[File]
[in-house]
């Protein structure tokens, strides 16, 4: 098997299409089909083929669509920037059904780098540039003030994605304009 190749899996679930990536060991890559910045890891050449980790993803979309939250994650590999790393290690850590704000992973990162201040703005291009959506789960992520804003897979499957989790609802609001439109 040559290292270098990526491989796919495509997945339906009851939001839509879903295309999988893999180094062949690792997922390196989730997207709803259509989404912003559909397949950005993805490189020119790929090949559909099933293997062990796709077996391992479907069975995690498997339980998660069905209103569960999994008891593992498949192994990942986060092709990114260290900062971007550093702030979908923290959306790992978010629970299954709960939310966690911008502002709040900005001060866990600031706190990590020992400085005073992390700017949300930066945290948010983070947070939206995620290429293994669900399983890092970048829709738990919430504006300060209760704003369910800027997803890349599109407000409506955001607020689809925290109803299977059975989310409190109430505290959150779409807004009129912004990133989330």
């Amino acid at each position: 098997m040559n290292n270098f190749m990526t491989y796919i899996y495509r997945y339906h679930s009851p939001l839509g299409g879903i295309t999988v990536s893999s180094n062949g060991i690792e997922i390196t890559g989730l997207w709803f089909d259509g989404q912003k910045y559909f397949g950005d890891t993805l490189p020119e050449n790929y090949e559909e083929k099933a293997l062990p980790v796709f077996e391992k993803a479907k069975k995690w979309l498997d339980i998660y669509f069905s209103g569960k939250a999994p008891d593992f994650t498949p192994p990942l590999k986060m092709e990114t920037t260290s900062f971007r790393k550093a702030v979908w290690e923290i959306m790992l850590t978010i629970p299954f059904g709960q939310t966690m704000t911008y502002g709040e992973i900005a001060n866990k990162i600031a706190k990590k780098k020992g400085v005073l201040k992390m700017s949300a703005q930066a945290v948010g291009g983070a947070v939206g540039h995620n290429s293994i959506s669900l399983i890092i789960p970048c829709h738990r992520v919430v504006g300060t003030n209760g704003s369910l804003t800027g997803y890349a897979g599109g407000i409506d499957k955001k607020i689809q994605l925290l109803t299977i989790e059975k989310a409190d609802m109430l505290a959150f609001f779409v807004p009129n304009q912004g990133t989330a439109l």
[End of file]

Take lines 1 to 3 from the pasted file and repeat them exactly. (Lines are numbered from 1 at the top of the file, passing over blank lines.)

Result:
[in-house]
């Protein structure tokens, strides 16, 4: 098997299409089909083929669509920037059904780098540039003030994605304009 190749899996679930990536060991890559910045890891050449980790993803979309939250994650590999790393290690850590704000992973990162201040703005291009959506789960992520804003897979499957989790609802609001439109 040559290292270098990526491989796919495509997945339906009851939001839509879903295309999988893999180094062949690792997922390196989730997207709803259509989404912003559909397949950005993805490189020119790929090949559909099933293997062990796709077996391992479907069975995690498997339980998660069905209103569960999994008891593992498949192994990942986060092709990114260290900062971007550093702030979908923290959306790992978010629970299954709960939310966690911008502002709040900005001060866990600031706190990590020992400085005073992390700017949300930066945290948010983070947070939206995620290429293994669900399983890092970048829709738990919430504006300060209760704003369910800027997803890349599109407000409506955001607020689809925290109803299977059975989310409190109430505290959150779409807004009129912004990133989330």
């Amino acid at each position: 098997m040559n290292n270098f190749m990526t491989y796919i899996y495509r997945y339906h679930s009851p939001l839509g299409g879903i295309t999988v990536s893999s180094n062949g060991i690792e997922i390196t890559g989730l997207w709803f089909d259509g989404q912003k910045y559909f397949g950005d890891t993805l490189p020119e050449n790929y090949e559909e083929k099933a293997l062990p980790v796709f077996e391992k993803a479907k069975k995690w979309l498997d339980i998660y669509f069905s209103g569960k939250a999994p008891d593992f994650t498949p192994p990942l590999k986060m092709e990114t920037t260290s900062f971007r790393k550093a702030v979908w290690e923290i959306m790992l850590t978010i629970p299954f059904g709960q939310t966690m704000t911008y502002g709040e992973i900005a001060n866990k990162i600031a706190k990590k780098k020992g400085v005073l201040k992390m700017s949300a703005q930066a945290v948010g291009g983070a947070v939206g540039h995620n290429s293994i959506s669900l399983i890092i789960p970048c829709h738990r992520v919430v504006g300060t003030n209760g704003s369910l804003t800027g997803y890349a897979g599109g407000i409506d499957k955001k607020i689809q994605l925290l109803t299977i989790e059975k989310a409190d609802m109430l505290a959150f609001f779409v807004p009129n304009q912004g990133t989330a439109l």